• Combine 1 Tbsp Russian mustard with 1 Tbsp mayonnaise and a squeeze of lemon juice with ½ cup of olive oil for a version of French Dressing.

Prepared horseradish

										 					Jennifer Eremeeva / MT
Jennifer Eremeeva / MT


  • 2 medium-sized horseradish roots; peeled and diced into small cubes
  • ½ cup white vinegar
  • 1 tsp salt

Note: this is one of those moments when our ancestors would have given their right arms for a food processor.  By all means, use one!  If you don’t have one, then take the precaution of onion goggles (what, you don’t have onion goggles?) — swimming goggles or a ski mask will work in a pinch — if you plan to grate the horseradish on a box grater.  


  • Process the horseradish root in a food processor fitted with a steel blade until fine. Take care not to inhale the fumes.  
  • Place the horseradish in a non-reactive glass jar with a tight lid.  Add the salt and pour enough vinegar over the horseradish to just cover it.  
  • Chill the horseradish for at least 2 days to let the vinegar do its work in neutralizing the heat of the horseradish.  Pour off the excess vinegar.
  • The prepared horseradish will keep up to 6 weeks in the refrigerator.

										 					Jennifer Eremeeva / MT
Jennifer Eremeeva / MT

Prepared Russian mustard


  • 2 oz (50 gm) mustard seeds (I used a combination of yellow and brown)
  • Boiling water
  • 2 Tbsp cold water
  • ½ tsp salt
  • 2 Tbsp sugar or honey
  • 2 Tbsp neutral oil such as canola or grapeseed oil
  • 1 Tbsp white wine vinegar
  • 2 star anise 
  • ½ tsp ground cloves
  • ½ tsp ground nutmeg
  • ½ tsp ground cardamon
  • ½ tsp black pepper, ground


  • Grind the mustard seeds in a spice or coffee grinder or with a mortar and pestle. 
  • Place the powdered mustard in a wide-mouthed glass jar that is at least twice the size of the paste.
  • Add 2 Tbsp cold water and stir into a thick paste and set the mixture aside for at least 6 hours or overnight.
  • Mix the spices together in a clean glass jar and cover with 2 Tbsp boiling water. Let the spices steep until the mixture comes to room temperature.  
  • Add just enough boiling water to cover the mustard paste, stirring constantly as you do. Cover the mixture with a clean cloth and let cool for a few minutes.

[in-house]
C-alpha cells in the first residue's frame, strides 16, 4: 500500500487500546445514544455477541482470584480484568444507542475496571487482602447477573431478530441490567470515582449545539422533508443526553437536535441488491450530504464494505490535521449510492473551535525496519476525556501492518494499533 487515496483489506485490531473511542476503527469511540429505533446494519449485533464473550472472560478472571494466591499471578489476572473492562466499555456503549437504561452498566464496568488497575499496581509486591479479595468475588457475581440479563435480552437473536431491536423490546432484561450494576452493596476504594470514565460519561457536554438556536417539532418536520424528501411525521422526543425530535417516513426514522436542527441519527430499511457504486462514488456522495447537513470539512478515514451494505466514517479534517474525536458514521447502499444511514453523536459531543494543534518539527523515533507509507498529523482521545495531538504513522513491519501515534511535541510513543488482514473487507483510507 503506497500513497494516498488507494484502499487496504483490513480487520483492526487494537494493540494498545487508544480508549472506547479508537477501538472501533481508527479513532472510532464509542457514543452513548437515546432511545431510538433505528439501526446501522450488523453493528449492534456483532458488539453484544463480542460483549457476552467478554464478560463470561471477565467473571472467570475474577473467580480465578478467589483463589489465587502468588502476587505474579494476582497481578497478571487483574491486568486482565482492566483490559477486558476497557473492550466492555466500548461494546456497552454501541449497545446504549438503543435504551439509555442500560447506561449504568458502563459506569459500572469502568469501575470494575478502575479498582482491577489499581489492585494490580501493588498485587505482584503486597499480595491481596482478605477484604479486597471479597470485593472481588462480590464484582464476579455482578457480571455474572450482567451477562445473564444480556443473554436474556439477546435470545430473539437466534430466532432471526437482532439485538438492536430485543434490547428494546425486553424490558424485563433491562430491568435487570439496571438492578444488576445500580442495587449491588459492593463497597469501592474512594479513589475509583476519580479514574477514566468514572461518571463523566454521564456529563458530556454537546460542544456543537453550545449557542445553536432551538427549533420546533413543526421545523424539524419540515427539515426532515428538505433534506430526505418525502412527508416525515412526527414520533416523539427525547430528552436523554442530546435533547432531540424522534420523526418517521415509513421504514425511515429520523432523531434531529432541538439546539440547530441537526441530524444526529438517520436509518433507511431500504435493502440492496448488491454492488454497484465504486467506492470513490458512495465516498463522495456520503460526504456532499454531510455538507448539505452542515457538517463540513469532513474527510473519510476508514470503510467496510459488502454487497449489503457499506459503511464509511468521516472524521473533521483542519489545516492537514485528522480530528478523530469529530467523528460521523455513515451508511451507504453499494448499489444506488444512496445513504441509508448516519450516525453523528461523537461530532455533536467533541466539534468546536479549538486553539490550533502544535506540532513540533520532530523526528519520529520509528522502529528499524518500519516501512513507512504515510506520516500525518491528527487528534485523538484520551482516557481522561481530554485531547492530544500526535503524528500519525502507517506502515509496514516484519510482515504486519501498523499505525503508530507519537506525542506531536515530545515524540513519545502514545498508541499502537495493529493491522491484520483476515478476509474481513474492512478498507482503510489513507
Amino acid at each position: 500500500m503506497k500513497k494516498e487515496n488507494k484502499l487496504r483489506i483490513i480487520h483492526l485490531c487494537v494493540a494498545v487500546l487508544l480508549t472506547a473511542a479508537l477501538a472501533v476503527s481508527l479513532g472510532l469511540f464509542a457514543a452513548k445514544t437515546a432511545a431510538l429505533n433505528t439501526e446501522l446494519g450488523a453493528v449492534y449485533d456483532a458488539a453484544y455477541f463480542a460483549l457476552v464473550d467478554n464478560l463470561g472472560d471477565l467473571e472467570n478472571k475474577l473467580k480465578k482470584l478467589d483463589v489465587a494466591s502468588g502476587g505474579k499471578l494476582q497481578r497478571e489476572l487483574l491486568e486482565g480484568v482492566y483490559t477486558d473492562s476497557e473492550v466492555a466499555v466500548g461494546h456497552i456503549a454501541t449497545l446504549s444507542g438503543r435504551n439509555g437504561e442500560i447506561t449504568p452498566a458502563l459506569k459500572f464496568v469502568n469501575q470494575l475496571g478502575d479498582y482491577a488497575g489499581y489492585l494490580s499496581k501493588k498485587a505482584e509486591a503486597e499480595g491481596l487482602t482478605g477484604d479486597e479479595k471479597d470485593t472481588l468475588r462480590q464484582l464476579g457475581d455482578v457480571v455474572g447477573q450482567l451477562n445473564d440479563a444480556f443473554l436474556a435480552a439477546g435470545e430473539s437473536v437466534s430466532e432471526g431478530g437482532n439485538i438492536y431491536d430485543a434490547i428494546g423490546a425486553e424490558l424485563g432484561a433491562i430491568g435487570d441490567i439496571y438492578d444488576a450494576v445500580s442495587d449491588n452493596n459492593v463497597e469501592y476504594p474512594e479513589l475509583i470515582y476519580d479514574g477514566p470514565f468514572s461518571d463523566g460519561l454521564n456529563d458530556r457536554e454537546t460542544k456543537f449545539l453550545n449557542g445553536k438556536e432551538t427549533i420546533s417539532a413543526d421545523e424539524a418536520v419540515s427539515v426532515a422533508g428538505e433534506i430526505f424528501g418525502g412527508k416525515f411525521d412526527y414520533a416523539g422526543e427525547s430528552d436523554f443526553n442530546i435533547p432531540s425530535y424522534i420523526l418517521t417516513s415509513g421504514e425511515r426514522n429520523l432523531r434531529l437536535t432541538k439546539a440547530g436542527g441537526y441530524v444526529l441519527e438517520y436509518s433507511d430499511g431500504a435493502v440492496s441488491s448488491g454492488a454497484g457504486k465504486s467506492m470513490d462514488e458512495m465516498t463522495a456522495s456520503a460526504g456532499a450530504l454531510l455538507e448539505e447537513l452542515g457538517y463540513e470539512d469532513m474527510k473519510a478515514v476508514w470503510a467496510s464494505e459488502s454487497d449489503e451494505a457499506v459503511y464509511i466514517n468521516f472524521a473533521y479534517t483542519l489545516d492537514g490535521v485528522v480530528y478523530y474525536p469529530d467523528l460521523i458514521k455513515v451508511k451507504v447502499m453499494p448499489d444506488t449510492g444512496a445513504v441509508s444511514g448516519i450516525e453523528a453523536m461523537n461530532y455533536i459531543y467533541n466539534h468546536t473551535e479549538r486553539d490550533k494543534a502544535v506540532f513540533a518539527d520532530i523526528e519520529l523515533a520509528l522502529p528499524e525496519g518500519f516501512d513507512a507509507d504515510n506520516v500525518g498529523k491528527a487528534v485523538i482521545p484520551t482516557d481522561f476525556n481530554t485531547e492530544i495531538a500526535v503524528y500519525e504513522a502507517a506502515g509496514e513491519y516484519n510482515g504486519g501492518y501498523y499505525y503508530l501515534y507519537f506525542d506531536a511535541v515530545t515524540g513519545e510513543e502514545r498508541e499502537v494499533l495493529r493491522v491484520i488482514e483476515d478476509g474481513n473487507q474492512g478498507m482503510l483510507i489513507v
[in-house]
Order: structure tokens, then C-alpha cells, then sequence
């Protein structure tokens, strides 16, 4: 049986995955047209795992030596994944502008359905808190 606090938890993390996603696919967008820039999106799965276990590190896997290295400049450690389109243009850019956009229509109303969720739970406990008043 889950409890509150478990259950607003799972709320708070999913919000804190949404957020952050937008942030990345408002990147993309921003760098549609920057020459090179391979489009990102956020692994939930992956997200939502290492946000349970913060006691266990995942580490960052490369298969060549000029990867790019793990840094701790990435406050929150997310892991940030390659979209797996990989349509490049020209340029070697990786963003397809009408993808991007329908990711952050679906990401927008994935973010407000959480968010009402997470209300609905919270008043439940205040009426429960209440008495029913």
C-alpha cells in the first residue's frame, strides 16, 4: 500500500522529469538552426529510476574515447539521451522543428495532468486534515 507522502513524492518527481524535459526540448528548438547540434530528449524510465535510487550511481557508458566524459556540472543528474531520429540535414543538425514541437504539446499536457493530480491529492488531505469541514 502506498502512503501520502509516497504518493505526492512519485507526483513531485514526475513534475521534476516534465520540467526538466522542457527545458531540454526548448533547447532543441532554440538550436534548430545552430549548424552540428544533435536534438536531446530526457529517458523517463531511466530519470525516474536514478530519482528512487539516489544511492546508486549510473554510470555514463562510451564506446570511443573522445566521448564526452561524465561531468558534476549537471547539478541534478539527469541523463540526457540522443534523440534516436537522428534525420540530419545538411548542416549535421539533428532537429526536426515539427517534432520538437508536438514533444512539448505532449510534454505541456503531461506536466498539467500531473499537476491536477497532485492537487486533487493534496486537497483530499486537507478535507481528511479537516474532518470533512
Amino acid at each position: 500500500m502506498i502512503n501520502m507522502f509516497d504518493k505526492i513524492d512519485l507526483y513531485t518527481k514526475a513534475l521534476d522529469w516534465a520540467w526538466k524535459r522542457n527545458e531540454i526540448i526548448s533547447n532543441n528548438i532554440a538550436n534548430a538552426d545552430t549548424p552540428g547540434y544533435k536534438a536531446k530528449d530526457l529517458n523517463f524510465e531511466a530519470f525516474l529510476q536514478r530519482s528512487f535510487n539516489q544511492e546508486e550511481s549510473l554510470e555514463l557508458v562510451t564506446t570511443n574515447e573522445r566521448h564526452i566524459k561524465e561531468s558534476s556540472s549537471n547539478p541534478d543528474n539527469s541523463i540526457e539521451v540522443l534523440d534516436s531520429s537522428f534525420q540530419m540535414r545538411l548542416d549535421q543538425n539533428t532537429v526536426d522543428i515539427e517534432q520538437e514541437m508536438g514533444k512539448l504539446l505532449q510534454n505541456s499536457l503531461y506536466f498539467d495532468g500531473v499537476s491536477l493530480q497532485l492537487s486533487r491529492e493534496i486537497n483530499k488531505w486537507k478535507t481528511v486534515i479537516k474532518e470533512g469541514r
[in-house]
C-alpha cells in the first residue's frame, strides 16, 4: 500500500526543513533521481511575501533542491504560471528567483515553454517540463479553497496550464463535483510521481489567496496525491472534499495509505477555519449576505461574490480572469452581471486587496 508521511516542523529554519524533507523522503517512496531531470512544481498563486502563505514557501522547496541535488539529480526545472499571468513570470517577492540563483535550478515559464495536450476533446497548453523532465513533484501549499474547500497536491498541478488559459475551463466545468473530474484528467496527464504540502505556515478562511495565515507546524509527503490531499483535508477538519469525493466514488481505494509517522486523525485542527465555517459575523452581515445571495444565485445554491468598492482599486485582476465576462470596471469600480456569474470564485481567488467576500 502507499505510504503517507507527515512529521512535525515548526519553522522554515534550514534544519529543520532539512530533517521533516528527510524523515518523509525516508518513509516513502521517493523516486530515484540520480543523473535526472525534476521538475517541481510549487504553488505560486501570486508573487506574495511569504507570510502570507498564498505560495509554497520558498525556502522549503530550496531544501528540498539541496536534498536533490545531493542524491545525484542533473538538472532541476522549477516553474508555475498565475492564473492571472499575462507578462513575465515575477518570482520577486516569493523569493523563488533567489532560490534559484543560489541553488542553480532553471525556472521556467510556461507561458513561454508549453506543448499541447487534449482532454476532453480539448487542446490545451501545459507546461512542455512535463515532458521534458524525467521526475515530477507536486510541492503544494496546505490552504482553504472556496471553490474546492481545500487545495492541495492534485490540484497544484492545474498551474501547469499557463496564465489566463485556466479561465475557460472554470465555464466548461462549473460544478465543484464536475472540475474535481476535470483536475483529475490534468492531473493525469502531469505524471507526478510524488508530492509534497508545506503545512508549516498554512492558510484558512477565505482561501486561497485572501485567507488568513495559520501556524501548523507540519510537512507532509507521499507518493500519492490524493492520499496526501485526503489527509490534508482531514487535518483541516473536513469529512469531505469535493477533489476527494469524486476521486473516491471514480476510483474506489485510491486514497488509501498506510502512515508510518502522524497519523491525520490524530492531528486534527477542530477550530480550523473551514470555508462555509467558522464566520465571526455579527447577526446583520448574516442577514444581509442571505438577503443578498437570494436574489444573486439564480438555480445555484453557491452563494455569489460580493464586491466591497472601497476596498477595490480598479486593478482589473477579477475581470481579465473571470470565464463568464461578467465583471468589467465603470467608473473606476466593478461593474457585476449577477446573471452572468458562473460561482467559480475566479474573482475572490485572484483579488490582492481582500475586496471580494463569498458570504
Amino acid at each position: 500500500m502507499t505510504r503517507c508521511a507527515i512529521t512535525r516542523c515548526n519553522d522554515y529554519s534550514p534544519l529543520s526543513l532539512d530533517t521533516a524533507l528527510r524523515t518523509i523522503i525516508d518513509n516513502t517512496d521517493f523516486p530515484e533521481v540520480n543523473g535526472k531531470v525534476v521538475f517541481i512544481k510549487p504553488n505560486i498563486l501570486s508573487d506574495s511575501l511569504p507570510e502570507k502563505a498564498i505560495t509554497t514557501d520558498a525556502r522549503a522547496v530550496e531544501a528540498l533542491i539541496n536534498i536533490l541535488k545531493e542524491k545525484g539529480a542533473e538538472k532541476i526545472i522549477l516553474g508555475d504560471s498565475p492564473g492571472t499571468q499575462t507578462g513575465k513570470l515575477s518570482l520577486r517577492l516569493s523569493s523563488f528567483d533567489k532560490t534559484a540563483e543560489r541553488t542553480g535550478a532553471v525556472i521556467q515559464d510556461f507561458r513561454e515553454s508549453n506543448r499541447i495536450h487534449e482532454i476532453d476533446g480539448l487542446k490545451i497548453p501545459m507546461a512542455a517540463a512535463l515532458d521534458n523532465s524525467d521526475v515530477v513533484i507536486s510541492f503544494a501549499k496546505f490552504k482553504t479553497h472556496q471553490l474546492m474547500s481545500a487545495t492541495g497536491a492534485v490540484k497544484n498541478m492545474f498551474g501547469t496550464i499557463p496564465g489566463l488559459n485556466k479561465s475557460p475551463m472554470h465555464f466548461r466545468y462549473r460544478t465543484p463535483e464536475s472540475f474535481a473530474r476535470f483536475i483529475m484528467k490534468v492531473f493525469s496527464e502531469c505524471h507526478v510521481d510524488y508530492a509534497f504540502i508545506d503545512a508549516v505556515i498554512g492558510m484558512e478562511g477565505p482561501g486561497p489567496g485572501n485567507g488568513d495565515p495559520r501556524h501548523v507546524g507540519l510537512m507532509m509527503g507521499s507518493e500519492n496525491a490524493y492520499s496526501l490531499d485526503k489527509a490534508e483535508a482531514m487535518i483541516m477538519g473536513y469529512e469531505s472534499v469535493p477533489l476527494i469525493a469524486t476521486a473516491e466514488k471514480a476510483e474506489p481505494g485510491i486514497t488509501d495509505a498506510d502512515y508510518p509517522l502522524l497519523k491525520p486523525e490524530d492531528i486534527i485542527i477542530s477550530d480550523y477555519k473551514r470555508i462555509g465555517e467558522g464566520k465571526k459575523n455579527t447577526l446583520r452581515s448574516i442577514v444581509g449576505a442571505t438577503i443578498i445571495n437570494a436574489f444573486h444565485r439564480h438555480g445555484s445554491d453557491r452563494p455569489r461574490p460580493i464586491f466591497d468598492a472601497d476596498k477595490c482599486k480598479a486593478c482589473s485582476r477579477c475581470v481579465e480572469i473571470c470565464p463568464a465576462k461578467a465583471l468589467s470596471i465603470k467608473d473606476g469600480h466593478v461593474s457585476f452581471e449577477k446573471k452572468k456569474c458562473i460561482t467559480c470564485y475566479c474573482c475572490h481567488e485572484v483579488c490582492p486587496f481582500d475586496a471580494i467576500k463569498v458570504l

• Remove the star anise from the spice mixture, then add the mixture to the mustard paste with the salt, sugar, vinegar, and oil and stir vigorously until throughly combined.  
  • Cover the mixture with a tight lid and chill in the refrigerator for 48 hours so that the flavors can combine.  
  • The prepared mustard will keep for up to three weeks in the refrigerator.  

										 					Jennifer Eremeeva / MT
Jennifer Eremeeva / MT

Bloody Mishka


  • 1 quart (1 liter) tomato juice, V-8 juice, or Clamato
  • 2 Tbsp tomato ketchup
  • Zest and juice of one orange
  • 1 cup (240 ml) vodka or aquavit (horseradish infused vodka would be great here)
  • 1 tsp celery salt
  • 2 Tbsp prepared horseradish
  • 1 celery stalk
  • 1 generous lime wedge


  • Whisk together the ketchup, orange juice, orange zest, and vodka together in a large jug and let sit for 5 minutes.*
  • Add the tomato juice, celery salt, and horseradish.  Taste and adjust seasoning with the addition of more horseradish or celery salt.
  • Pour into a highball filled with ice and garnish with the lime wedge and the celery stalk to act as a stirrer.  

*I discovered this highly unorthodox trick in the late, great Kingsley Amis’s invaluable work, Everyday Drinking. I was skeptical at first, but no longer. Try it.

										 					Jennifer Eremeeva / MT
Jennifer Eremeeva / MT

Russian dressing


  •  1 cup (240 ml) best quality mayonnaise
  • ½ cup (125 ml) sweet hot dog relish or chopped pickles
  • ⅓ cup (80 ml) ketchup or adjika
  • 2 Tbsp brown sugar
  • 1 tsp salt
  • 2 Tbsp prepared horseradish 
  • 1 Tbsp prepared Russian mustard


Combine all the ingredients in a blender or food processor fitted with a steel blade.  Process until smooth.